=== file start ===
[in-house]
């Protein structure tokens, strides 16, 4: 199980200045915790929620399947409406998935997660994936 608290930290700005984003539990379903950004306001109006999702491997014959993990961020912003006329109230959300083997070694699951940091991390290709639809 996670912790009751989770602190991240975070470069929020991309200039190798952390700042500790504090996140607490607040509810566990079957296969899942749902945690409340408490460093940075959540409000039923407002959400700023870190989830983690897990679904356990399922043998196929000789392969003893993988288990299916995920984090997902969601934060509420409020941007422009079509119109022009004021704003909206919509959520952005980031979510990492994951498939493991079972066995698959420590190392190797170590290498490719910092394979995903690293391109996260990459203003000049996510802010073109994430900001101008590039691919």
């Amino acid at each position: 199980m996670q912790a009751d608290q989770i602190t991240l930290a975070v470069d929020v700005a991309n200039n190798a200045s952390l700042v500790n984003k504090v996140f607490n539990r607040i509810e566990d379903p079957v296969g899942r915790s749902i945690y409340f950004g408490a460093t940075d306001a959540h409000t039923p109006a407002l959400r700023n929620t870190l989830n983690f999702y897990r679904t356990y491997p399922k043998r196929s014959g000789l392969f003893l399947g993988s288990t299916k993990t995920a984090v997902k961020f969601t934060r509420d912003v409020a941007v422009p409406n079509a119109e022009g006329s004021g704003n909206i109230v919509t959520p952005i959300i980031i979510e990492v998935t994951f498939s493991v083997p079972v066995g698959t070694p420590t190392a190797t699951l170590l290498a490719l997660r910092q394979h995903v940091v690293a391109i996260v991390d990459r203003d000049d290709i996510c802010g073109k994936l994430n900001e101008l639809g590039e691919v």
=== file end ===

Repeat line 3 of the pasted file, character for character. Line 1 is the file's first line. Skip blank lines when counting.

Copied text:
């Amino acid at each position: 199980m996670q912790a009751d608290q989770i602190t991240l930290a975070v470069d929020v700005a991309n200039n190798a200045s952390l700042v500790n984003k504090v996140f607490n539990r607040i509810e566990d379903p079957v296969g899942r915790s749902i945690y409340f950004g408490a460093t940075d306001a959540h409000t039923p109006a407002l959400r700023n929620t870190l989830n983690f999702y897990r679904t356990y491997p399922k043998r196929s014959g000789l392969f003893l399947g993988s288990t299916k993990t995920a984090v997902k961020f969601t934060r509420d912003v409020a941007v422009p409406n079509a119109e022009g006329s004021g704003n909206i109230v919509t959520p952005i959300i980031i979510e990492v998935t994951f498939s493991v083997p079972v066995g698959t070694p420590t190392a190797t699951l170590l290498a490719l997660r910092q394979h995903v940091v690293a391109i996260v991390d990459r203003d000049d290709i996510c802010g073109k994936l994430n900001e101008l639809g590039e691919v």